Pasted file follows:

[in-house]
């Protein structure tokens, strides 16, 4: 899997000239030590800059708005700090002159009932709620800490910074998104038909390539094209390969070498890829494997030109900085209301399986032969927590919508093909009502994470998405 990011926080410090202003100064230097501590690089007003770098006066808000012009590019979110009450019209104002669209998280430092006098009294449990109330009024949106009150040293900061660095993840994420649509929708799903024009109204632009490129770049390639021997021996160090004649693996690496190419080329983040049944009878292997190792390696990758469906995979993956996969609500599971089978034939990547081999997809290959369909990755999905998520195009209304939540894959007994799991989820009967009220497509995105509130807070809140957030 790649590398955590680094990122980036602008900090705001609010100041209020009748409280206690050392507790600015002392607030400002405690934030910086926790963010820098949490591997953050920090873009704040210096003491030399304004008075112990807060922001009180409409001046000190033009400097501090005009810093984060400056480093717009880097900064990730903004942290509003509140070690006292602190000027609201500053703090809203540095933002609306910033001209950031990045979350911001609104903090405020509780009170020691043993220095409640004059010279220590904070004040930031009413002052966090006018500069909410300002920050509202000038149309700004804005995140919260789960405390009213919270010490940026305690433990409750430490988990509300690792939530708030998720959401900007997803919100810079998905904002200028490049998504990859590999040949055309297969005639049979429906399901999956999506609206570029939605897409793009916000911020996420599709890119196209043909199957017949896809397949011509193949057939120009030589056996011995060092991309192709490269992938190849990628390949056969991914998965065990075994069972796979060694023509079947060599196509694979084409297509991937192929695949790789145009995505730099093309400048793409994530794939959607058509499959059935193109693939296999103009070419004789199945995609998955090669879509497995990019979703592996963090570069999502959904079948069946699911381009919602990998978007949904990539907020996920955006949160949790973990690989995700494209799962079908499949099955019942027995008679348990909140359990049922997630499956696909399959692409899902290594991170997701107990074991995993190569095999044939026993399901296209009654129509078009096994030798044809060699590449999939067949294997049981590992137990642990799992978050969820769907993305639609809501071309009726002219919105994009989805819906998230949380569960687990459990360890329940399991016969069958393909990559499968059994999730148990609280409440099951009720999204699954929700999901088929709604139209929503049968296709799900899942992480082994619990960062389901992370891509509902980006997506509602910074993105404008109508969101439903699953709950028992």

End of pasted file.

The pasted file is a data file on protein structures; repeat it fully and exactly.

[in-house]
């Protein structure tokens, strides 16, 4: 899997000239030590800059708005700090002159009932709620800490910074998104038909390539094209390969070498890829494997030109900085209301399986032969927590919508093909009502994470998405 990011926080410090202003100064230097501590690089007003770098006066808000012009590019979110009450019209104002669209998280430092006098009294449990109330009024949106009150040293900061660095993840994420649509929708799903024009109204632009490129770049390639021997021996160090004649693996690496190419080329983040049944009878292997190792390696990758469906995979993956996969609500599971089978034939990547081999997809290959369909990755999905998520195009209304939540894959007994799991989820009967009220497509995105509130807070809140957030 790649590398955590680094990122980036602008900090705001609010100041209020009748409280206690050392507790600015002392607030400002405690934030910086926790963010820098949490591997953050920090873009704040210096003491030399304004008075112990807060922001009180409409001046000190033009400097501090005009810093984060400056480093717009880097900064990730903004942290509003509140070690006292602190000027609201500053703090809203540095933002609306910033001209950031990045979350911001609104903090405020509780009170020691043993220095409640004059010279220590904070004040930031009413002052966090006018500069909410300002920050509202000038149309700004804005995140919260789960405390009213919270010490940026305690433990409750430490988990509300690792939530708030998720959401900007997803919100810079998905904002200028490049998504990859590999040949055309297969005639049979429906399901999956999506609206570029939605897409793009916000911020996420599709890119196209043909199957017949896809397949011509193949057939120009030589056996011995060092991309192709490269992938190849990628390949056969991914998965065990075994069972796979060694023509079947060599196509694979084409297509991937192929695949790789145009995505730099093309400048793409994530794939959607058509499959059935193109693939296999103009070419004789199945995609998955090669879509497995990019979703592996963090570069999502959904079948069946699911381009919602990998978007949904990539907020996920955006949160949790973990690989995700494209799962079908499949099955019942027995008679348990909140359990049922997630499956696909399959692409899902290594991170997701107990074991995993190569095999044939026993399901296209009654129509078009096994030798044809060699590449999939067949294997049981590992137990642990799992978050969820769907993305639609809501071309009726002219919105994009989805819906998230949380569960687990459990360890329940399991016969069958393909990559499968059994999730148990609280409440099951009720999204699954929700999901088929709604139209929503049968296709799900899942992480082994619990960062389901992370891509509902980006997506509602910074993105404008109508969101439903699953709950028992």